New York City Regional Brain Bee 2011


by Andrew Kahn

March 2, 2011

New York, March 2, 2011—In the 2009 New York City Regional Brain Bee, the winner had placed third in the previous year’s competition. Last year, the co-winners had finished second and fourth the year before. Tuesday evening, Sun Young Chung of Staten Island Technical High School followed up her third place finish in 2010 by winning the 10th annual Brain Bee.

“It was about redemption,” said the 18-year-old Chung. “I wanted to be first this year. I guess it was just that competitive energy in me. I’m a senior, so I wanted to go out with a bang.”

She did so by outlasting a record number of competitors at New York University’s Kimmel Center: a total of 50 students from 31 New York City and Westchester high schools. Yonkers High School senior Selja Kumar, 17, finished second, and Tu Pham, a 16-year-old junior from New Dorp High School (Staten Island), came in third.

Chung won $500 and an all-expenses paid trip for two to the University of Maryland for the National Brain Bee on March 18-19. Kumar took home $300 and Pham earned $200. The event was hosted by the Dana Alliance for Brain Initiatives and co-sponsored by NRTA: AARP’s Educator Community and the Society for Neuroscience.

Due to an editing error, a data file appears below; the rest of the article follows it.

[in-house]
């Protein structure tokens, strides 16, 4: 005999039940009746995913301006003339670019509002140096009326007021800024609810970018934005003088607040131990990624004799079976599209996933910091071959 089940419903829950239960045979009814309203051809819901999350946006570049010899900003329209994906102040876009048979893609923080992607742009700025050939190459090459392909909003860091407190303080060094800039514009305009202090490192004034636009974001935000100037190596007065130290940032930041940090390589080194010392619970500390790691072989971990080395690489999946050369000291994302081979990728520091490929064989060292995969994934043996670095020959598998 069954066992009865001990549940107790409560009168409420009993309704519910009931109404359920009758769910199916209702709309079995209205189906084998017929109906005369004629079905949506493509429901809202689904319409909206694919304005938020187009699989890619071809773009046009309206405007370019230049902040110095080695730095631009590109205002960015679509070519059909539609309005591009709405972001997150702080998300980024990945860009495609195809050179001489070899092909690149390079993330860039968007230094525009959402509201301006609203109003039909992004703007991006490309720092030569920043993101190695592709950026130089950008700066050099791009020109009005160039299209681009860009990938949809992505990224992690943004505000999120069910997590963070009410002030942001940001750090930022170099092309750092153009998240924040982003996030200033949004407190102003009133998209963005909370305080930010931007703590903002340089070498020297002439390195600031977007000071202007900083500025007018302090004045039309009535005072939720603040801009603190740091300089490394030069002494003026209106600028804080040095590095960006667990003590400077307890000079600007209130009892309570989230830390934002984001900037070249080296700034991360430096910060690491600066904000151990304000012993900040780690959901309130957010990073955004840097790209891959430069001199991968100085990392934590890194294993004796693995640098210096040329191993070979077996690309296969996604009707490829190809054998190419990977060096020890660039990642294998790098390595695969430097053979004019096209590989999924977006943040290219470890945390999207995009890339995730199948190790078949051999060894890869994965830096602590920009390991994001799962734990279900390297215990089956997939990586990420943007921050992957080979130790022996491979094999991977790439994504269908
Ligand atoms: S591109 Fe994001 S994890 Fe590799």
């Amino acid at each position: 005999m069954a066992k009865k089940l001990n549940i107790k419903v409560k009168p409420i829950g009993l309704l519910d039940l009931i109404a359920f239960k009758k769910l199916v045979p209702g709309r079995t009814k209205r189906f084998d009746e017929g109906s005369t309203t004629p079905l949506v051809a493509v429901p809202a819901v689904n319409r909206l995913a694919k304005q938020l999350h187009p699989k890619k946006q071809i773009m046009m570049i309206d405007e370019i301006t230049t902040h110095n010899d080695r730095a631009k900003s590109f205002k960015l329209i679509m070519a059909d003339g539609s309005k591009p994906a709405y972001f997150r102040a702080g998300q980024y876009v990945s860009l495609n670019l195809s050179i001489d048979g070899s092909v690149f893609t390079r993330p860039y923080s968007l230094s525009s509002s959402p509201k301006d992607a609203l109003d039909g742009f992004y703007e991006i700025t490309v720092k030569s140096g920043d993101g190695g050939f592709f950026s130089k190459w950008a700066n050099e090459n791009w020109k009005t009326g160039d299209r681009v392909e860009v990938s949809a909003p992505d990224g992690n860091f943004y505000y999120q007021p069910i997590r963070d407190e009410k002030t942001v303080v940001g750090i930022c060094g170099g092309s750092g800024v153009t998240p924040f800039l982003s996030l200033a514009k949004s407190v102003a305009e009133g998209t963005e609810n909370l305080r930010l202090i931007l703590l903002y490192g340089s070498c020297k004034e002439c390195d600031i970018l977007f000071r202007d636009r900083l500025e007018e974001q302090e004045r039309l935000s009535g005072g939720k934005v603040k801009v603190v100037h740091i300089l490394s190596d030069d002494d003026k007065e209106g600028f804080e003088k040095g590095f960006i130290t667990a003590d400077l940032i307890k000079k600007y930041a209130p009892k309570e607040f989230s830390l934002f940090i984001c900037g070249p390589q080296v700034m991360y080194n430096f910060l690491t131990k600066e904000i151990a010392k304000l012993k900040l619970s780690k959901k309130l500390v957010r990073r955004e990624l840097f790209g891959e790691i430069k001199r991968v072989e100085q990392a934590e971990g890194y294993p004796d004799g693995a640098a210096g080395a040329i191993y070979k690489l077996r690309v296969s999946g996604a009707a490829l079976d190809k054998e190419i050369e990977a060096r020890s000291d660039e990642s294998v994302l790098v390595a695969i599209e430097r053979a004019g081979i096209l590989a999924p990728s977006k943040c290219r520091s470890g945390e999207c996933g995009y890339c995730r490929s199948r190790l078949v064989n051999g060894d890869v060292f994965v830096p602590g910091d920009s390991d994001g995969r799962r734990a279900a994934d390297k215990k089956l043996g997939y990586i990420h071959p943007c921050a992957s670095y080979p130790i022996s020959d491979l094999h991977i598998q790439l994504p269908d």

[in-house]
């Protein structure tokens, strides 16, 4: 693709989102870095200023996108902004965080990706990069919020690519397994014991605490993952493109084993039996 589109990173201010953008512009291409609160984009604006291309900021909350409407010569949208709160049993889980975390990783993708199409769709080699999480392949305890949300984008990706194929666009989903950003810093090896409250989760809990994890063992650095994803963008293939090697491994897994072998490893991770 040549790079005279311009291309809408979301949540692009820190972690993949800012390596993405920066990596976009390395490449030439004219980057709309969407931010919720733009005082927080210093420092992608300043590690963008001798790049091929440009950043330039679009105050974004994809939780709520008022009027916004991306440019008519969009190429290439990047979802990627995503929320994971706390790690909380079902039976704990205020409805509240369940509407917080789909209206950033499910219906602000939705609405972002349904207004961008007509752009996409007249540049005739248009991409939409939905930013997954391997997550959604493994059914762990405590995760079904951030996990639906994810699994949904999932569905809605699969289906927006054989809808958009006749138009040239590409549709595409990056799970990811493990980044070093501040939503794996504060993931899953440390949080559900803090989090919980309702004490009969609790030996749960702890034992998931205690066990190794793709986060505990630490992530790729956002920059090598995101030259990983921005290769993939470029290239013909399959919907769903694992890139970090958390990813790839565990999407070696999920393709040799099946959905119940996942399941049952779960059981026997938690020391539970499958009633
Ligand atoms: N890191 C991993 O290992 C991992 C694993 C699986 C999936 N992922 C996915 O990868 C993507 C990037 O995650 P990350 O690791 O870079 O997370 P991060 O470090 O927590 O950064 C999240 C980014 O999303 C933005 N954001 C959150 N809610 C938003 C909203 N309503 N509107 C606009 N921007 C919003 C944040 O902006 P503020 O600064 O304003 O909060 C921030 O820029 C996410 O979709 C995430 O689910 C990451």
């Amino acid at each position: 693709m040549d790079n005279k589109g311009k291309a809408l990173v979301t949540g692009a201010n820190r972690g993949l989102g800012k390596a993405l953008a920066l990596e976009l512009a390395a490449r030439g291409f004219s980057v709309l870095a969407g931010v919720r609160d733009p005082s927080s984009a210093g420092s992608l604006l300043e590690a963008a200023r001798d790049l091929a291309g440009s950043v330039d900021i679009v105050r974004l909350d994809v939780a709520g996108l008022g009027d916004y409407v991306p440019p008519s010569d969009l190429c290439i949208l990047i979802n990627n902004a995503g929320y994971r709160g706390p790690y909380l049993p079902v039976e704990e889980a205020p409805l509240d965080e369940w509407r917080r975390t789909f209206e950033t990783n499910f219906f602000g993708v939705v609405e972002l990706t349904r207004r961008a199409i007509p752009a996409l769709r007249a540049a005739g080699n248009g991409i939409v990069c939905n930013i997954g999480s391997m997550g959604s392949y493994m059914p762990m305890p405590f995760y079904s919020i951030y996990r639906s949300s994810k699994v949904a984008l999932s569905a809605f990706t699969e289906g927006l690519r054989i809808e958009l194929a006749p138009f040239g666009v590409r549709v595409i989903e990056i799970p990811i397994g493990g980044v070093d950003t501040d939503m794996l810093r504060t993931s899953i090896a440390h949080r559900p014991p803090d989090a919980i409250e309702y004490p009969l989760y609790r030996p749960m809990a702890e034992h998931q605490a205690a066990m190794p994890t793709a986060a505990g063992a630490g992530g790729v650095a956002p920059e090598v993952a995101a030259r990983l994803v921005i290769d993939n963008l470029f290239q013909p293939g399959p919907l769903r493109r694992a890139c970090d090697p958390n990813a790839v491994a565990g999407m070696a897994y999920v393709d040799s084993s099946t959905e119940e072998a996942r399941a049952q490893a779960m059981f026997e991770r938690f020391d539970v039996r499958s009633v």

Each round of the competition included five questions, derived from two textbooks (Brain Facts: A Primer on the Brain and Nervous System and Neuroscience: Science of the Brain). The students must answer a certain number of questions correctly to advance. Once the field is whittled down, participants are eliminated after accumulating three wrong answers.

Dana Alliance member Michael E. Goldberg, M.D., David Mahoney Professor of Brain and Behavior at Columbia University, served as the judge for the second straight year. He was assisted by Sarah Steenrod, Ph.D., and Linus Sun, Ph.D., M.D., both of Columbia.

Goldberg stood at a lectern and asked the questions. The completion of each question was immediately followed by the scratching of Sharpie markers on construction paper. Students had 30 seconds to write their responses.

If their answers did not exactly match the answer given by Goldberg, the students could challenge to see if their response was also acceptable. For one question in the sixth round, when 16 students remained, one student’s differing answer was approved, prompting Goldberg to say: “Whoever wrote that was smarter than the people who wrote the answer.”

In the elimination round, the six remaining participants were knocked out one by one. When Pham could not identify GABA as the neurotransmitter that gets depleted by Huntington’s disease, he claimed third place. Pham has to be the favorite for the 2012 Brain Bee given the recent history of the success of former winners.

One question later, the 43rd of the night, Kumar was eliminated, giving the title to Chung. Kumar was not able to come up with the answer suprachiasmatic nucleus to the question what is the small group of cells in the hypothalamus that controls our sleep-wake rhythm.

Goldberg was impressed with the level of competition. “These kids were amazing,” he said. “By the time they get here they’re winners because they’ve learned so much. The kind of enthusiasm they generate for science is unbelievable.”

Chung said she used a lot of note cards to study for the competition, and one of her main goals in competing was to make her mother (who was in the audience) proud. Chung is thrilled to be heading to Maryland for the National Brain Bee. “I’ve never really left New York City so the experience will be amazing.”